Cover Story continued

A cultural specialist, Malcolm Naea Chun, asserts that “aloha” has undergone a post-contact transformation–meaning that what “aloha” meant and what “aloha” means are two very different things. In his book, Aloha: Traditions of Love and Affection, Chun explores cultural revival and identification, moving beyond academic and intellectual arguments, and into the reality of communities and families now part of the political landscape of the Islands.

The book is organized by a series of traditional roles and understandings of a traditional society. Although the books is slight in length, it offers deep insight into the historical and cultural basis for many Hawaiian customs and traditions, including accounts of gender roles and native healing practices, and early reports from missionaries who write about their first accounts with native Hawaiian “outbursts of affection.”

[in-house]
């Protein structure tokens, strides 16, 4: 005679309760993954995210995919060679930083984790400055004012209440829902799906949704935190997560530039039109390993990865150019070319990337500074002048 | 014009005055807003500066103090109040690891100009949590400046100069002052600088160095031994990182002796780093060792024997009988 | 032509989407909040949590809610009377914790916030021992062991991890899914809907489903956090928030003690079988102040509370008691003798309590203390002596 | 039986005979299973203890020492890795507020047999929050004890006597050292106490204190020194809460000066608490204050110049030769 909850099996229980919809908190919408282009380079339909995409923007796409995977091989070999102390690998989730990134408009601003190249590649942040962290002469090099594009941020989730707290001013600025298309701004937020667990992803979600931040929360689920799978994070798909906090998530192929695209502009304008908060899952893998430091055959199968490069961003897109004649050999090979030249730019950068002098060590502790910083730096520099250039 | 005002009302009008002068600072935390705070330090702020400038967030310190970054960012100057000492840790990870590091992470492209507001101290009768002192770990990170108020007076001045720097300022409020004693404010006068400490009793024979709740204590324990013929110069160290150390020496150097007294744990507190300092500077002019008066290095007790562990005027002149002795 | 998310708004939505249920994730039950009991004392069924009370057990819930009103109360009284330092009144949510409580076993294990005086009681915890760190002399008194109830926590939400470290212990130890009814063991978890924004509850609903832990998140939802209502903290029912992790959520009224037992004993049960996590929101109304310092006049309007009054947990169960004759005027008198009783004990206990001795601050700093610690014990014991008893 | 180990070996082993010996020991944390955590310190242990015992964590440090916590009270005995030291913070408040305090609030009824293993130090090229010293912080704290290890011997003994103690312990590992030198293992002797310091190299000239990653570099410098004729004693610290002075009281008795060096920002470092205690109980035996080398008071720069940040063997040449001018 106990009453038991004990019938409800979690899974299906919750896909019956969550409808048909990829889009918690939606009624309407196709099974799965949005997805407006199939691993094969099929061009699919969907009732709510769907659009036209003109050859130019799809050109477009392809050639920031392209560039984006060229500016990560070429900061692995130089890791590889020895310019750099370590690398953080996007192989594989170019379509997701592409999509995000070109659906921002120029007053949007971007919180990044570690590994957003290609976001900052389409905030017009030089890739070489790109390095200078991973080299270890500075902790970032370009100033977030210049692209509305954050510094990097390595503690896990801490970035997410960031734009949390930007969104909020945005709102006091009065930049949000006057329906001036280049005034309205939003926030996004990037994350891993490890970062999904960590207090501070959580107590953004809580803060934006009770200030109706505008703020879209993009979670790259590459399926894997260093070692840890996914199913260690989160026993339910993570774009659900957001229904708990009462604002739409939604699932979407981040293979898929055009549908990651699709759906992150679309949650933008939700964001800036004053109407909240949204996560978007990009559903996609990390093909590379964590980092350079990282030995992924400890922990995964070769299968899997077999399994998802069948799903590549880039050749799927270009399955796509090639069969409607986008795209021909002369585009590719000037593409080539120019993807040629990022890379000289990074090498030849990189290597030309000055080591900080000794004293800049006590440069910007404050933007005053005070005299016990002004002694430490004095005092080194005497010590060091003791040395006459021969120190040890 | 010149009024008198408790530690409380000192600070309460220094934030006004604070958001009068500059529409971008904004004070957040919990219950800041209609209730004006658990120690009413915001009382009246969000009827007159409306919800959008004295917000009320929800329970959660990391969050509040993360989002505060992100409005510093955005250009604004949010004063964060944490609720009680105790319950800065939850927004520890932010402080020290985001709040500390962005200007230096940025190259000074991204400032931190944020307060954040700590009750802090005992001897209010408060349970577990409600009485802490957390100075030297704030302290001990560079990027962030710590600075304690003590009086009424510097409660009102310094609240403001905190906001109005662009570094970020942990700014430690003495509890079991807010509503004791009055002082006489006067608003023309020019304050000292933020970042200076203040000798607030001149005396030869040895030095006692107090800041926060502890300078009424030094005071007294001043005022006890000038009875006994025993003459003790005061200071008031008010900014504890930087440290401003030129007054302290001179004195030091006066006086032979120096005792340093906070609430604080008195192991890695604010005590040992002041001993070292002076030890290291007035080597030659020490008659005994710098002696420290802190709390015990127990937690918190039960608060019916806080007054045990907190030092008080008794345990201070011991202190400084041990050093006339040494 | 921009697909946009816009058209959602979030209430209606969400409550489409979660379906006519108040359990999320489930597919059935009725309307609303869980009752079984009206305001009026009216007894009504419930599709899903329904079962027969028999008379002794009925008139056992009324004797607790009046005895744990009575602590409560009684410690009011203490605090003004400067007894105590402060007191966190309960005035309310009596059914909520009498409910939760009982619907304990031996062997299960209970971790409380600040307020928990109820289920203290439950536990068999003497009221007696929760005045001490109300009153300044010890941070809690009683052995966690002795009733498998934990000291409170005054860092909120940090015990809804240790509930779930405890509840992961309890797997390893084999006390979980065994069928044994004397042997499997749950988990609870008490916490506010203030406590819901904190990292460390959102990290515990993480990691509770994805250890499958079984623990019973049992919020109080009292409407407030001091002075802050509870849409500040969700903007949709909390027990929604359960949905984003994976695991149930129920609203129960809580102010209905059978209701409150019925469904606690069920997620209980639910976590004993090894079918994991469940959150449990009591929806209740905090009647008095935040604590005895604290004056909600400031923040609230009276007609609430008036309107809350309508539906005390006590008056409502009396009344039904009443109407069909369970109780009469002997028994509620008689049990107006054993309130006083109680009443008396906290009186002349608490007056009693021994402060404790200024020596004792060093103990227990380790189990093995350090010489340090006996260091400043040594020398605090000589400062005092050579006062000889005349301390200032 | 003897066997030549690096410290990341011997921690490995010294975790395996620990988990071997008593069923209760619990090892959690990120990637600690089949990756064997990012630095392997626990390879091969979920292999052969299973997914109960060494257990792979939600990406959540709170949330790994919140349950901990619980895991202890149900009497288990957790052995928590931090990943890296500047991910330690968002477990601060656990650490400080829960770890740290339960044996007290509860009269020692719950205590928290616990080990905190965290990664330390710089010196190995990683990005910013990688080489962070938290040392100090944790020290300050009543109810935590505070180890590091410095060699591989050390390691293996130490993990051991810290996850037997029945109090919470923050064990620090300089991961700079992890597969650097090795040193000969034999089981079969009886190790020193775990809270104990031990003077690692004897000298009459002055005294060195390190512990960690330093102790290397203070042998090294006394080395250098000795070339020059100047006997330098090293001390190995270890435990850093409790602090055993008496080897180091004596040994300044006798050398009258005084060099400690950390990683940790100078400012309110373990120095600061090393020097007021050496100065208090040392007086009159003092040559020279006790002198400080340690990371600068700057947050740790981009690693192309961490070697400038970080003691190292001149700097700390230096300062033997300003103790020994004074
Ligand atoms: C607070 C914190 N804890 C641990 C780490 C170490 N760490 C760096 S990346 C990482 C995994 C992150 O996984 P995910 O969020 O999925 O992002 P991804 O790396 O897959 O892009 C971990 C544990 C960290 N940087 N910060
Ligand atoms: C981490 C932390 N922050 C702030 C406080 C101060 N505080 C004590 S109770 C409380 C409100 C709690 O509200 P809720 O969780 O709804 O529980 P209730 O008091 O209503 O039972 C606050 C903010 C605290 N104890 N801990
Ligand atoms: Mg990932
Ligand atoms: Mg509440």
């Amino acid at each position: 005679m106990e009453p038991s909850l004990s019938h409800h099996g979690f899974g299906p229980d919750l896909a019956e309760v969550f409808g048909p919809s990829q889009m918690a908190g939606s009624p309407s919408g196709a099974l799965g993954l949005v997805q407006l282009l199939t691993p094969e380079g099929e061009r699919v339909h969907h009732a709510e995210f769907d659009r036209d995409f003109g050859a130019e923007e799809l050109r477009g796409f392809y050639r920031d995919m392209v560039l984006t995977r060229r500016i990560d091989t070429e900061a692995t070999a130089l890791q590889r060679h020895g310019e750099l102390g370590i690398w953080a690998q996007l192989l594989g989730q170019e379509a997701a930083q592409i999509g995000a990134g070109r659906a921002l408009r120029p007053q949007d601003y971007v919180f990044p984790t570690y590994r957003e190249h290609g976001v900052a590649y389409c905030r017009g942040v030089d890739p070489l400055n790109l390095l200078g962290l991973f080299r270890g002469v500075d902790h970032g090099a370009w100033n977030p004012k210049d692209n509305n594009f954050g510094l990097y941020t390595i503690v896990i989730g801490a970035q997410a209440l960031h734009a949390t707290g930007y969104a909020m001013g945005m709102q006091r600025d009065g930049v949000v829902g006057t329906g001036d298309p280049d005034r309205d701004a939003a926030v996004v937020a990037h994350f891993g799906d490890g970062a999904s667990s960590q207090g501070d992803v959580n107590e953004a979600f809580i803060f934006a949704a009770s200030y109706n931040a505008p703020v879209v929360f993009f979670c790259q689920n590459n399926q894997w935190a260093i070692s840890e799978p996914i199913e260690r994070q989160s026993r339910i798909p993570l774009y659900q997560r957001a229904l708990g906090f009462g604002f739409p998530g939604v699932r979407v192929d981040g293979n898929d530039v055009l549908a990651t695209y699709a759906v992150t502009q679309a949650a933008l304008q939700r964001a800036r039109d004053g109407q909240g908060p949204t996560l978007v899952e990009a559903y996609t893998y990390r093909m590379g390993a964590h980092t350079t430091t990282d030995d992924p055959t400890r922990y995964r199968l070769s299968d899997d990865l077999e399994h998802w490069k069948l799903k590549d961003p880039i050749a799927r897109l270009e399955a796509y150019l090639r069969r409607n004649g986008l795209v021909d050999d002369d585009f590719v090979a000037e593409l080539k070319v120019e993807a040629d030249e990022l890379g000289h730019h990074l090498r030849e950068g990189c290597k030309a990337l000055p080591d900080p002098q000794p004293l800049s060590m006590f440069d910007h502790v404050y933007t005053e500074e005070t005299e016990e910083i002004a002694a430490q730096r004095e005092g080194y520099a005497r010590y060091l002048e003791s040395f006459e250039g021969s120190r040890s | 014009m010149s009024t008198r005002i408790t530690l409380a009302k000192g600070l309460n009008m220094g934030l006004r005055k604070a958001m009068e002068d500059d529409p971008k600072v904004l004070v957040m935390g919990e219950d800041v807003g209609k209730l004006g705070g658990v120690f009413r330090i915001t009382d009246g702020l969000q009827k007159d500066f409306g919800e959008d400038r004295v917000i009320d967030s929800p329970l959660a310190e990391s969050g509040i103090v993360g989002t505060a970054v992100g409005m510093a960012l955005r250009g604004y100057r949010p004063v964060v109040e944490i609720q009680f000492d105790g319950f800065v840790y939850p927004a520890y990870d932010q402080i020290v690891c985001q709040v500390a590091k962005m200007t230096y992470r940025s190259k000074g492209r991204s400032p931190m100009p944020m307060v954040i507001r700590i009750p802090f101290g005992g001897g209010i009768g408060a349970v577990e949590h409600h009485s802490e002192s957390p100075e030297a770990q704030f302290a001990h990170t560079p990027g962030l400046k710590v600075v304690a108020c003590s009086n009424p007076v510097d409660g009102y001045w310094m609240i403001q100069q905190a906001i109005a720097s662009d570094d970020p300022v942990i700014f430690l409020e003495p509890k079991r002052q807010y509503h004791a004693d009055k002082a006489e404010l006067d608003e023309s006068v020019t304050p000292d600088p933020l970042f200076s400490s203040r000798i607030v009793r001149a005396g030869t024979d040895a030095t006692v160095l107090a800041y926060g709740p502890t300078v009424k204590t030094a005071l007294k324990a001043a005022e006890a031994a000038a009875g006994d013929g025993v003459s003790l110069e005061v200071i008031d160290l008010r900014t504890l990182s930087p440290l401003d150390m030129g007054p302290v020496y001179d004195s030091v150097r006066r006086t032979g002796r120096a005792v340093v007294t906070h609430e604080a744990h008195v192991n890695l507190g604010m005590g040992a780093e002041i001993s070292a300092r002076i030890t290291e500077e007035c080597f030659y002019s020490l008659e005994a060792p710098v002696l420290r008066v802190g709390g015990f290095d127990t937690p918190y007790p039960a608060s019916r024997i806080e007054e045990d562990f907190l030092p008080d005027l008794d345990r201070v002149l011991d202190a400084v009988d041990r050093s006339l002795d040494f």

The overall success of the book is that it asks us to think about perspective: One culture’s interpretation of a simple greeting is another culture’s practice of upholding, reaffirming and binding relationships.

Aloha Traditions of Love and Affection by Malcolm Naea Chun

University of Hawaii, 2011

43 pages